Sunday, July 19, 2009

For Mr. Cronkite

I don't recall Walter Cronkite doing the news a whole lot from when I was a kid, but I do remember him. What I remember more, though, was his wonderful baritone voice showing up in all manner of documentary-type stuff over the years after his retirement from the anchor's desk. He was once the voice of the ride at EPCOT that goes up inside the big geosphere-golfball thing; his voice was appropriate as that ride takes passengers through the history of communications. I loved his delivery of the vocal portion of that ride when I was in EPCOT in 1990, and I was disappointed to learn in 1998, when we returned, that Mr. Cronkite's narration had been replaced by a new version voiced by Jeremy Irons. (Nothing against Jeremy Irons, of course -- but he's not Walter Cronkite, is he?)

My main memory of Cronkite, though, is watching him on the yearly New Year's From Vienna concerts that are the major New Year's Day tradition in my family. We'd watch the telecast every year on PBS, in which Cronkite would introduce the pieces and give brief vignettes about the history of Vienna around the time the Strauss Family was producing some of the most glittering dance-hall music in history. This past year, however, Cronkite was replaced by Julie Andrews. A fine choice, but I figured at the time that Cronkite must have finally become too old and frail to continue his duties as the host of New Year's From Vienna.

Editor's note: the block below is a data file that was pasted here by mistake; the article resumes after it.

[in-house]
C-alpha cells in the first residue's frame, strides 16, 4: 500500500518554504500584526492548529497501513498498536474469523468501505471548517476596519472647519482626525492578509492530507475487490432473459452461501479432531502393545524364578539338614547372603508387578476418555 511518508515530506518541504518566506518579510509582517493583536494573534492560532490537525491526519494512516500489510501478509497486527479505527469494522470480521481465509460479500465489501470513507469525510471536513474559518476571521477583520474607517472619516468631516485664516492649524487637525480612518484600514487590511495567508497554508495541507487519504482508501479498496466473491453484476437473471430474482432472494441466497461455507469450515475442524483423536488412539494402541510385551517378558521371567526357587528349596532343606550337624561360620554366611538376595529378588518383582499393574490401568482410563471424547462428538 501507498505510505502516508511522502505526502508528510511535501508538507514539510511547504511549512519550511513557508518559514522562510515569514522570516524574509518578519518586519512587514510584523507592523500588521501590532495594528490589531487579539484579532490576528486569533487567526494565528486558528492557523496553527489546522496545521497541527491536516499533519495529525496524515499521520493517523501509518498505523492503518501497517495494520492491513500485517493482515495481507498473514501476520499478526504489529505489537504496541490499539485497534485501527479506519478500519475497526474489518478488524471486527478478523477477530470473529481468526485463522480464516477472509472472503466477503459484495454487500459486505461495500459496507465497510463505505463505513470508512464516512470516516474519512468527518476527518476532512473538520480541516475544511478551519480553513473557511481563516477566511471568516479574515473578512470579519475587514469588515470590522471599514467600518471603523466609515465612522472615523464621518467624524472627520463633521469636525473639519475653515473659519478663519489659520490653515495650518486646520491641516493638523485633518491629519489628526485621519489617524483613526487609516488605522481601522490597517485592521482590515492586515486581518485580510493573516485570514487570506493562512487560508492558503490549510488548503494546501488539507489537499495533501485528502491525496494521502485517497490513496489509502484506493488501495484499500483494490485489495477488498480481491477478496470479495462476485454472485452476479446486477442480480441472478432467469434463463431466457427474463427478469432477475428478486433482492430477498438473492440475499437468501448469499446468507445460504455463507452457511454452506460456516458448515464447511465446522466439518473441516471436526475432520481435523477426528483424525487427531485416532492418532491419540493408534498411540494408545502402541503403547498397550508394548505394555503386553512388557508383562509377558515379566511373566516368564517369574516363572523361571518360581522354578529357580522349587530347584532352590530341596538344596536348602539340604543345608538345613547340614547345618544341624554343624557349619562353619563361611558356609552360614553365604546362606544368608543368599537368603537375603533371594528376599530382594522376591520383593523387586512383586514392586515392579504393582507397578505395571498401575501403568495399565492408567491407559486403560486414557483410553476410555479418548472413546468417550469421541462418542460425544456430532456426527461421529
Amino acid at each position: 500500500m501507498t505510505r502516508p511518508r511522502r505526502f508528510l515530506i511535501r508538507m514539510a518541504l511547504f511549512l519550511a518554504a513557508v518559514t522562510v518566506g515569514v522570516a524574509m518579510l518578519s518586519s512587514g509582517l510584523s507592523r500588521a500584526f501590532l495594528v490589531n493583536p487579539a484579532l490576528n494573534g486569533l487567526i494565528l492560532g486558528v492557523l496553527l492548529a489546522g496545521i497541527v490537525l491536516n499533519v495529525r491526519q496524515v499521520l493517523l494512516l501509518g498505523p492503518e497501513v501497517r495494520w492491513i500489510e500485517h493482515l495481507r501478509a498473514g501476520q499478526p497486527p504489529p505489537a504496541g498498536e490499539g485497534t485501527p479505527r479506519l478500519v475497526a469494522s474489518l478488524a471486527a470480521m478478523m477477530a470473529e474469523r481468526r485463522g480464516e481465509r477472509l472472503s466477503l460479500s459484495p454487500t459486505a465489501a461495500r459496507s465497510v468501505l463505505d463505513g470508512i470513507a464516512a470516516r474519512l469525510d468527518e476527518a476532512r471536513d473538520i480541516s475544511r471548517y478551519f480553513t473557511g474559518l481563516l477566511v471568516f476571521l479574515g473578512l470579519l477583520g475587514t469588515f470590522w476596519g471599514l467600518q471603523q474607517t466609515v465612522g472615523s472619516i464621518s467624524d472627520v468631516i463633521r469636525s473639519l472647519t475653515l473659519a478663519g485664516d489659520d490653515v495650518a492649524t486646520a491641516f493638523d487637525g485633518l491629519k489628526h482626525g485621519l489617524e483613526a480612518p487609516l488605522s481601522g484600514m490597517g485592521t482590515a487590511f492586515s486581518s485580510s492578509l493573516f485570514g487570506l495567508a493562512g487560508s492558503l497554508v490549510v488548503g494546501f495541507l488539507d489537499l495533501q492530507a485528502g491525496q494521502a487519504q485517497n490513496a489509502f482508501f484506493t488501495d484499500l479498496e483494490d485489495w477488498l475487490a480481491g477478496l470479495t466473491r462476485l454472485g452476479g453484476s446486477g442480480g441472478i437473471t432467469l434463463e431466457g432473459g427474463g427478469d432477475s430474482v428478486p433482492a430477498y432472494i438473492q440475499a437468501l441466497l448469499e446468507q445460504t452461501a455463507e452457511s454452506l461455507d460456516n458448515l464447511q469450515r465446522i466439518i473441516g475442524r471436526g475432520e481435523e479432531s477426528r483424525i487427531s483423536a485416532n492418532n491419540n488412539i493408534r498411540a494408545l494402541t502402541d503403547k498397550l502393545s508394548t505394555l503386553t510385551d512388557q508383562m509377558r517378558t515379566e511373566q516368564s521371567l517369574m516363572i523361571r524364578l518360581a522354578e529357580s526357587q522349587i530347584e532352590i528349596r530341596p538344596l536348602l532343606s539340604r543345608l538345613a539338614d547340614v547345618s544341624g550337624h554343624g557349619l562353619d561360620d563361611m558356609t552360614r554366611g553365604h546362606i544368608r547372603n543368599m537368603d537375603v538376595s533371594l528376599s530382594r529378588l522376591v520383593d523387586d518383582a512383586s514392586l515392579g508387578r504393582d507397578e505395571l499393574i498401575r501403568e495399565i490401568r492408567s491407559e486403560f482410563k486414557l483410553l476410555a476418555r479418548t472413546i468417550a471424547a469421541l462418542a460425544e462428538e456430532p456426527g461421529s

I couldn't find any YouTube clips that showed Cronkite actually executing his duties thereof, so this will have to do. For older people of that era, Cronkite's reportage of the JFK assassination and Vietnam and Watergate are their key memories of him. For me, though, this work will always be associated, in part, with Walter Cronkite.

Here's the most famous waltz ever written, Johann Strauss's On the Beautiful Blue Danube.

Thanks for the memories, Mr. Cronkite.

(But why, oh why, couldn't he at least have lived three more days to see the 40th anniversary of the moon landing? That's just mean, Mr. Reaper.)

1 comment:

Roger Owen Green said...

Mean indeed, Mr. Reaper.